SOCIAL WORKER TELLS CLUB OF ORIENT VISIT
Miss Jane Addams Believes American Women's Opportunities Are Greatest
"American women have greater opportunities than those of any other nation on the face of the earth," said Miss Jane Addams, Chicago's well beloved social worker, before the Englewood Woman's club Monday afternoon. "There ought to be more exchange of views between American and Oriental women. As you go further east, you find fewer organized women, but they are just as interesting as are westerners."
Miss Addams recently returned from a ten months' tour of foreign countries and had a rich fund of information regarding the women of the Orient, international relations, and political conditions in the countries themselves.
"We think of the Oriental women as being shut in, but they are beginning to assert themselves," said Miss Addams.
In India, she said, there is a tremendous movement toward [self-government]. "India for the Indians" is the slogan. An English woman, Annie Besant, is a power among the constitutionalists whose desire is to have India [self-governing]. The other faction is called "Gandhi," after its leader. This party is also aided by a woman, Naidu, a native Indian. Its code is non-[cooperation] with the English. Gandhi has a very strong following. He does not believe in war or violence.
Miss Addams also gave a vivid description of the mode of living of the Indians. She had an unusual opportunity to study the family life of the country at first hand through a native, whom she knew in England for many years, who had returned to his native country and its way of living.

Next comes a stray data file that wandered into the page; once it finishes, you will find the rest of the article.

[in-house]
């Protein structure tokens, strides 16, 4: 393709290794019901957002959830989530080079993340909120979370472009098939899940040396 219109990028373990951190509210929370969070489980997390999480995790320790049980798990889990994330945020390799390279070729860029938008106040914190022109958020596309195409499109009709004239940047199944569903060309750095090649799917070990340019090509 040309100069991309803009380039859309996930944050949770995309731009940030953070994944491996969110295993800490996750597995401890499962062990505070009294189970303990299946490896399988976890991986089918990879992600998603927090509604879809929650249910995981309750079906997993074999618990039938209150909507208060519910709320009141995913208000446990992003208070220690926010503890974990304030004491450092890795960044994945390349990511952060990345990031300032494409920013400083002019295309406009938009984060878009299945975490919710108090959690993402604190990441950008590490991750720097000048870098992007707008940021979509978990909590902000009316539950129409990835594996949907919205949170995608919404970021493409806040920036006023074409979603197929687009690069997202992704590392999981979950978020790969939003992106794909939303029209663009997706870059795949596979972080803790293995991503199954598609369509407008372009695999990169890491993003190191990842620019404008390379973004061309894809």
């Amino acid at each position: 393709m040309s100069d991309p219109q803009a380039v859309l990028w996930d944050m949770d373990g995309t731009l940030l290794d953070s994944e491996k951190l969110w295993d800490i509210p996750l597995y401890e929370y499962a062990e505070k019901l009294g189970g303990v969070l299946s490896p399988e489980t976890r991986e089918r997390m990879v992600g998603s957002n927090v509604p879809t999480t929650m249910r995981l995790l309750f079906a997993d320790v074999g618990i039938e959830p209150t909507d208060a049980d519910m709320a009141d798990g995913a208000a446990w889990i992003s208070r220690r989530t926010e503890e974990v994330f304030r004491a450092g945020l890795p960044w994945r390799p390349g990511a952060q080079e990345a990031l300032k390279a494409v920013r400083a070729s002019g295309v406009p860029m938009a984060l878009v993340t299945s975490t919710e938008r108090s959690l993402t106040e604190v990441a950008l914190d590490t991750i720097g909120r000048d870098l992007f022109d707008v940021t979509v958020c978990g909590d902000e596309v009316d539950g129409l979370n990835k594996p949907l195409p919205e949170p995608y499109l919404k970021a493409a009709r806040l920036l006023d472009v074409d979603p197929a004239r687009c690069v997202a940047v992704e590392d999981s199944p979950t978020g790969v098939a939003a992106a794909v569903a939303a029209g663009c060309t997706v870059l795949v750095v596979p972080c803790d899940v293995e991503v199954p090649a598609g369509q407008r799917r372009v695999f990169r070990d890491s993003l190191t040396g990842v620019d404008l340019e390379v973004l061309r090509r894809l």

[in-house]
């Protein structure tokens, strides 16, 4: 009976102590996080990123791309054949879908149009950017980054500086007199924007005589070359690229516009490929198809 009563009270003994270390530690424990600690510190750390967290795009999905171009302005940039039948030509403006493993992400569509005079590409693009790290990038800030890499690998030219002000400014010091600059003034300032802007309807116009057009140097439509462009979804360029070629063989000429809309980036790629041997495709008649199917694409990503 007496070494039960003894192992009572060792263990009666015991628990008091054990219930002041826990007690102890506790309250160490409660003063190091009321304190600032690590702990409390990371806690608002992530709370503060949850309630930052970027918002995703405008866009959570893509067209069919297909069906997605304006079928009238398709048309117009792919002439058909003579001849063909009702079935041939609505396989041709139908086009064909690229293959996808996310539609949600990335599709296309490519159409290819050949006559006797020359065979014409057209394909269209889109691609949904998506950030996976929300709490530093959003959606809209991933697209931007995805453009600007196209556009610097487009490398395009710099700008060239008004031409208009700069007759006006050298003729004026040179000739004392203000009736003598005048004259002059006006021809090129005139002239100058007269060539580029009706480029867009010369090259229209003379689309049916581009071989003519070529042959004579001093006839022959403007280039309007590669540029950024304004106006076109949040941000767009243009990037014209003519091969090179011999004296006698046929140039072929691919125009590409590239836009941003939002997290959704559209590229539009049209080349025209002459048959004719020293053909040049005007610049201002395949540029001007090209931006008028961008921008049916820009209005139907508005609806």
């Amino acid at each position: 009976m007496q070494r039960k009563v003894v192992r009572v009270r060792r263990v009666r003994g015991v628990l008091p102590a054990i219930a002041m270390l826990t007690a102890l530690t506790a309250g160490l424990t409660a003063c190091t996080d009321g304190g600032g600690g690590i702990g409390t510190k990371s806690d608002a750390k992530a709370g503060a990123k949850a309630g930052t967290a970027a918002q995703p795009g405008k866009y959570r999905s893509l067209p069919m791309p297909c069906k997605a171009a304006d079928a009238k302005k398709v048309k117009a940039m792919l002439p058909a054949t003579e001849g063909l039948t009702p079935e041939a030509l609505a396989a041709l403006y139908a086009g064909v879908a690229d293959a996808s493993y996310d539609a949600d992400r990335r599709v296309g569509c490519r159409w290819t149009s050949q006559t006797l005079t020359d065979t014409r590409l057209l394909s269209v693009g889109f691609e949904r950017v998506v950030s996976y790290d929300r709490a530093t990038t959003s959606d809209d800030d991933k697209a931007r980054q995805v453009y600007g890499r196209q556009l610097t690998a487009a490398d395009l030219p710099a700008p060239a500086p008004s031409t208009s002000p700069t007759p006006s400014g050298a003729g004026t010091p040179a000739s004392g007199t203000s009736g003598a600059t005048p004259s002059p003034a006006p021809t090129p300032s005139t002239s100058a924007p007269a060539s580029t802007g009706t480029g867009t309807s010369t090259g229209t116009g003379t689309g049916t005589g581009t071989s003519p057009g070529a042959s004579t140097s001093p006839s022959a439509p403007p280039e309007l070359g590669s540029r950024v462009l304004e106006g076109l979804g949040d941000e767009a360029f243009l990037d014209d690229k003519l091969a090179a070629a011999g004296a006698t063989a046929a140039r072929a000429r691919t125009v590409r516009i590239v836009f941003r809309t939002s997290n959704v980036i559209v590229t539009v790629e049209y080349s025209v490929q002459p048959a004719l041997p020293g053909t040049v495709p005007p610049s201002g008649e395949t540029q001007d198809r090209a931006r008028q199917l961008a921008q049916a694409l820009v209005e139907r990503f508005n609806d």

The families live in multiple households, the women in one section and the men in another. The head of the house, his son, his son's wife, nephews, and grandnephews, all live in one house, making sometimes a total of over a hundred people. Miss Addams and her friends were invited to Sunday luncheon at the native's home and were much surprised when he alone entertained them and no women appeared.
"There are three women in the council of Bombay," said Miss Addams. "Four women ran for this position. One was an English woman and she was the only one defeated. In Burma a woman can vote when she is 18 years old. In the different provinces they vote at different ages. Some places do not permit a woman to vote until she is 30, because they fear she will gain control over the men.
"In Shanghai little children are put to work. Shanghai would be a model city if the child labor situation could be settled. The children are apprenticed for four or five years, while they are small and consequently cheap.
"The trouble with China is the military governors, and no central government. This could be remedied if the central government were strong enough to control the provincial powers."
Unlike China, she said, Japan has a fine school system. Boys and girls are treated alike and go to school together. The women are slowly creeping into the universities not unlike the American women did about thirty years ago. Their faces are much more expressive than those of the Indians and Chinese and are much more like westerners, according to Miss Addams.
After her description of the Orient, Miss Addams answered questions from club members regarding the things she had seen there.